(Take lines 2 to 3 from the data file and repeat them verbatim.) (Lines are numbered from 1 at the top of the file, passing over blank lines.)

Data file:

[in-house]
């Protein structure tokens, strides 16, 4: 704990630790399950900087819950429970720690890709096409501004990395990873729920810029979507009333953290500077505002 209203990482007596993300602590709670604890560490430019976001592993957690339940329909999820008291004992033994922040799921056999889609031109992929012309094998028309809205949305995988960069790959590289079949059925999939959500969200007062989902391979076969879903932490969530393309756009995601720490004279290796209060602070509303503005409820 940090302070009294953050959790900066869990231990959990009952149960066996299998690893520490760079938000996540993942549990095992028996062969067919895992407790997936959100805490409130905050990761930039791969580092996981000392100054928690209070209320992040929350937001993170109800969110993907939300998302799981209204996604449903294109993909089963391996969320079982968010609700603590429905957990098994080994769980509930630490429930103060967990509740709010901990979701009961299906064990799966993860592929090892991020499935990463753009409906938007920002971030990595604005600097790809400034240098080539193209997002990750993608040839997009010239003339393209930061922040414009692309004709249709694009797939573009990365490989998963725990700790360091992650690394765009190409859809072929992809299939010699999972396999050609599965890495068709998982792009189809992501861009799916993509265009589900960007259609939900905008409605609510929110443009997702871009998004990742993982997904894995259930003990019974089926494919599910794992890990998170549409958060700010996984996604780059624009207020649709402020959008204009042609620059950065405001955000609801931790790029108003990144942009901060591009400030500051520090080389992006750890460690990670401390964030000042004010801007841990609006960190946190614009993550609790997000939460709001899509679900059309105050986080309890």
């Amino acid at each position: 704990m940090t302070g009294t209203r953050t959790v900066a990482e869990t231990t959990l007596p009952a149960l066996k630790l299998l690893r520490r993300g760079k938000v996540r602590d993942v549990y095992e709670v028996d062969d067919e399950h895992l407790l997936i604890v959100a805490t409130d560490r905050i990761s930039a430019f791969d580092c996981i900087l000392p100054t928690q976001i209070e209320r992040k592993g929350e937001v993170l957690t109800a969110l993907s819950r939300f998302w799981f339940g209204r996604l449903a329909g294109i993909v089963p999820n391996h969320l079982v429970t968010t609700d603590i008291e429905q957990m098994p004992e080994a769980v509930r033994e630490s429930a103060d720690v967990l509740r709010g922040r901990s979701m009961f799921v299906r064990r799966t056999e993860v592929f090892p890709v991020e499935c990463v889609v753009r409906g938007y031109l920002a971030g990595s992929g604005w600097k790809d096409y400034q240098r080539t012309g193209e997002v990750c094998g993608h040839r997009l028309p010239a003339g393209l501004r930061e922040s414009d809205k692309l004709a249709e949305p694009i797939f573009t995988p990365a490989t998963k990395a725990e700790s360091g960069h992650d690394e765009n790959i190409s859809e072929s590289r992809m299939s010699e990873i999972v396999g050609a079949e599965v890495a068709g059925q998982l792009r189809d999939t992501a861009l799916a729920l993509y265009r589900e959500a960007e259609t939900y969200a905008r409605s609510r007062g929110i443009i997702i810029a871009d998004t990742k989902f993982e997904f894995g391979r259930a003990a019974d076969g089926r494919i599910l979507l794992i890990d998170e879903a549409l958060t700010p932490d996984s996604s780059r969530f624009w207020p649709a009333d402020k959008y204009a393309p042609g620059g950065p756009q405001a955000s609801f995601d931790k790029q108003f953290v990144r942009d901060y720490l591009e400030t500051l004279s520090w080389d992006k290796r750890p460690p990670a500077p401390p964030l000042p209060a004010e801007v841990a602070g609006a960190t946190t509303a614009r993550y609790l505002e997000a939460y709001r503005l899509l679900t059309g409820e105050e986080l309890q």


């Protein structure tokens, strides 16, 4: 704990630790399950900087819950429970720690890709096409501004990395990873729920810029979507009333953290500077505002 209203990482007596993300602590709670604890560490430019976001592993957690339940329909999820008291004992033994922040799921056999889609031109992929012309094998028309809205949305995988960069790959590289079949059925999939959500969200007062989902391979076969879903932490969530393309756009995601720490004279290796209060602070509303503005409820 940090302070009294953050959790900066869990231990959990009952149960066996299998690893520490760079938000996540993942549990095992028996062969067919895992407790997936959100805490409130905050990761930039791969580092996981000392100054928690209070209320992040929350937001993170109800969110993907939300998302799981209204996604449903294109993909089963391996969320079982968010609700603590429905957990098994080994769980509930630490429930103060967990509740709010901990979701009961299906064990799966993860592929090892991020499935990463753009409906938007920002971030990595604005600097790809400034240098080539193209997002990750993608040839997009010239003339393209930061922040414009692309004709249709694009797939573009990365490989998963725990700790360091992650690394765009190409859809072929992809299939010699999972396999050609599965890495068709998982792009189809992501861009799916993509265009589900960007259609939900905008409605609510929110443009997702871009998004990742993982997904894995259930003990019974089926494919599910794992890990998170549409958060700010996984996604780059624009207020649709402020959008204009042609620059950065405001955000609801931790790029108003990144942009901060591009400030500051520090080389992006750890460690990670401390964030000042004010801007841990609006960190946190614009993550609790997000939460709001899509679900059309105050986080309890």
């Amino acid at each position: 704990m940090t302070g009294t209203r953050t959790v900066a990482e869990t231990t959990l007596p009952a149960l066996k630790l299998l690893r520490r993300g760079k938000v996540r602590d993942v549990y095992e709670v028996d062969d067919e399950h895992l407790l997936i604890v959100a805490t409130d560490r905050i990761s930039a430019f791969d580092c996981i900087l000392p100054t928690q976001i209070e209320r992040k592993g929350e937001v993170l957690t109800a969110l993907s819950r939300f998302w799981f339940g209204r996604l449903a329909g294109i993909v089963p999820n391996h969320l079982v429970t968010t609700d603590i008291e429905q957990m098994p004992e080994a769980v509930r033994e630490s429930a103060d720690v967990l509740r709010g922040r901990s979701m009961f799921v299906r064990r799966t056999e993860v592929f090892p890709v991020e499935c990463v889609v753009r409906g938007y031109l920002a971030g990595s992929g604005w600097k790809d096409y400034q240098r080539t012309g193209e997002v990750c094998g993608h040839r997009l028309p010239a003339g393209l501004r930061e922040s414009d809205k692309l004709a249709e949305p694009i797939f573009t995988p990365a490989t998963k990395a725990e700790s360091g960069h992650d690394e765009n790959i190409s859809e072929s590289r992809m299939s010699e990873i999972v396999g050609a079949e599965v890495a068709g059925q998982l792009r189809d999939t992501a861009l799916a729920l993509y265009r589900e959500a960007e259609t939900y969200a905008r409605s609510r007062g929110i443009i997702i810029a871009d998004t990742k989902f993982e997904f894995g391979r259930a003990a019974d076969g089926r494919i599910l979507l794992i890990d998170e879903a549409l958060t700010p932490d996984s996604s780059r969530f624009w207020p649709a009333d402020k959008y204009a393309p042609g620059g950065p756009q405001a955000s609801f995601d931790k790029q108003f953290v990144r942009d901060y720490l591009e400030t500051l004279s520090w080389d992006k290796r750890p460690p990670a500077p401390p964030l000042p209060a004010e801007v841990a602070g609006a960190t946190t509303a614009r993550y609790l505002e997000a939460y709001r503005l899509l679900t059309g409820e105050e986080l309890q």